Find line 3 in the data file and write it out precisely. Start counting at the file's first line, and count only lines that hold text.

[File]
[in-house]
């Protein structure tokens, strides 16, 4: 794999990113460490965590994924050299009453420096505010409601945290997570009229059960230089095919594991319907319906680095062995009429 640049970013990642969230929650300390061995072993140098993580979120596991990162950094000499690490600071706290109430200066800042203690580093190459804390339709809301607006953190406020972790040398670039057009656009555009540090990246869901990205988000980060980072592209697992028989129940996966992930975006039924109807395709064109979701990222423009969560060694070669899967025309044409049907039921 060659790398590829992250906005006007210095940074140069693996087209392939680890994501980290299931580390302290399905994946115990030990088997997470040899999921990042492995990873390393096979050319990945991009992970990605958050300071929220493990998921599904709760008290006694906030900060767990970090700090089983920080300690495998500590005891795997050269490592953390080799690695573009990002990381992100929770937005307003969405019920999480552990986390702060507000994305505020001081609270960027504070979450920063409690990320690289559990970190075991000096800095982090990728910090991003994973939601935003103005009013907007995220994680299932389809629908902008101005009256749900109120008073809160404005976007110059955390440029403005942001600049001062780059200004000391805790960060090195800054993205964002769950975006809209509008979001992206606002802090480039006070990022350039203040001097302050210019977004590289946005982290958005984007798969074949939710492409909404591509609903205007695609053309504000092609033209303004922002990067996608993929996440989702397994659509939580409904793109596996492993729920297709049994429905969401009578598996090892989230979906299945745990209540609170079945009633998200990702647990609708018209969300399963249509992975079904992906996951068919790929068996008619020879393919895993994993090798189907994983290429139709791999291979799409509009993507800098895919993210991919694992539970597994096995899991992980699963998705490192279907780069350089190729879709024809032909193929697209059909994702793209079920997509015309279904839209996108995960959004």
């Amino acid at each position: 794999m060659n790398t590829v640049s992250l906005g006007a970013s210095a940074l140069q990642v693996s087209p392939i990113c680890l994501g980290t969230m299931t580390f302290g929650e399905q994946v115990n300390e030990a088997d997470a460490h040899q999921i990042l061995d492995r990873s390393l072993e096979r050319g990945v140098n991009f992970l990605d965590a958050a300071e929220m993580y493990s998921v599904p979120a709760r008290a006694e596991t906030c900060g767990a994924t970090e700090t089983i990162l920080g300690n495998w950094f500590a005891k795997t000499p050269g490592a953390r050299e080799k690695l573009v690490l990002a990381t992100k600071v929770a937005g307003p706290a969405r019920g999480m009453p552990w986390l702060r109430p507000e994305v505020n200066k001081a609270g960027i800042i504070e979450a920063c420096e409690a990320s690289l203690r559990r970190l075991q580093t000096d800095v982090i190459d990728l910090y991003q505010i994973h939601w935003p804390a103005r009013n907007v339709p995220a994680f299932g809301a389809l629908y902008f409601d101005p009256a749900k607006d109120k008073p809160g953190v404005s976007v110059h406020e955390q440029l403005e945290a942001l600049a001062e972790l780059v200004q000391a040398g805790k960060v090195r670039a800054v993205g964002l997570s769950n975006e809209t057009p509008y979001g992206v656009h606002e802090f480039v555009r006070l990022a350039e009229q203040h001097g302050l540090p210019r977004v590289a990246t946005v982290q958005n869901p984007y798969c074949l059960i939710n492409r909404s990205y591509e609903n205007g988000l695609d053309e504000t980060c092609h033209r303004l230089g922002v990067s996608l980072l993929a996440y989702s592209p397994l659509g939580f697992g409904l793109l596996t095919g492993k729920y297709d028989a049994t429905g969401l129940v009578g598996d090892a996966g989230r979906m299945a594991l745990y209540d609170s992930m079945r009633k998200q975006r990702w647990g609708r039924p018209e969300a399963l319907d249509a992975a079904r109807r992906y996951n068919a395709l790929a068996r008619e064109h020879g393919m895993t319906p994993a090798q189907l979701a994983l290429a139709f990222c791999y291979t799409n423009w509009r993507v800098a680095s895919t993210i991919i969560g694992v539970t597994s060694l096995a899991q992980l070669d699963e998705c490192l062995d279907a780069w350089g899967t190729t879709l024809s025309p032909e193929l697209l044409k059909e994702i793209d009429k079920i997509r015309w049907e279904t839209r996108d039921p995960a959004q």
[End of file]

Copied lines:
């Amino acid at each position: 794999m060659n790398t590829v640049s992250l906005g006007a970013s210095a940074l140069q990642v693996s087209p392939i990113c680890l994501g980290t969230m299931t580390f302290g929650e399905q994946v115990n300390e030990a088997d997470a460490h040899q999921i990042l061995d492995r990873s390393l072993e096979r050319g990945v140098n991009f992970l990605d965590a958050a300071e929220m993580y493990s998921v599904p979120a709760r008290a006694e596991t906030c900060g767990a994924t970090e700090t089983i990162l920080g300690n495998w950094f500590a005891k795997t000499p050269g490592a953390r050299e080799k690695l573009v690490l990002a990381t992100k600071v929770a937005g307003p706290a969405r019920g999480m009453p552990w986390l702060r109430p507000e994305v505020n200066k001081a609270g960027i800042i504070e979450a920063c420096e409690a990320s690289l203690r559990r970190l075991q580093t000096d800095v982090i190459d990728l910090y991003q505010i994973h939601w935003p804390a103005r009013n907007v339709p995220a994680f299932g809301a389809l629908y902008f409601d101005p009256a749900k607006d109120k008073p809160g953190v404005s976007v110059h406020e955390q440029l403005e945290a942001l600049a001062e972790l780059v200004q000391a040398g805790k960060v090195r670039a800054v993205g964002l997570s769950n975006e809209t057009p509008y979001g992206v656009h606002e802090f480039v555009r006070l990022a350039e009229q203040h001097g302050l540090p210019r977004v590289a990246t946005v982290q958005n869901p984007y798969c074949l059960i939710n492409r909404s990205y591509e609903n205007g988000l695609d053309e504000t980060c092609h033209r303004l230089g922002v990067s996608l980072l993929a996440y989702s592209p397994l659509g939580f697992g409904l793109l596996t095919g492993k729920y297709d028989a049994t429905g969401l129940v009578g598996d090892a996966g989230r979906m299945a594991l745990y209540d609170s992930m079945r009633k998200q975006r990702w647990g609708r039924p018209e969300a399963l319907d249509a992975a079904r109807r992906y996951n068919a395709l790929a068996r008619e064109h020879g393919m895993t319906p994993a090798q189907l979701a994983l290429a139709f990222c791999y291979t799409n423009w509009r993507v800098a680095s895919t993210i991919i969560g694992v539970t597994s060694l096995a899991q992980l070669d699963e998705c490192l062995d279907a780069w350089g899967t190729t879709l024809s025309p032909e193929l697209l044409k059909e994702i793209d009429k079920i997509r015309w049907e279904t839209r996108d039921p995960a959004q």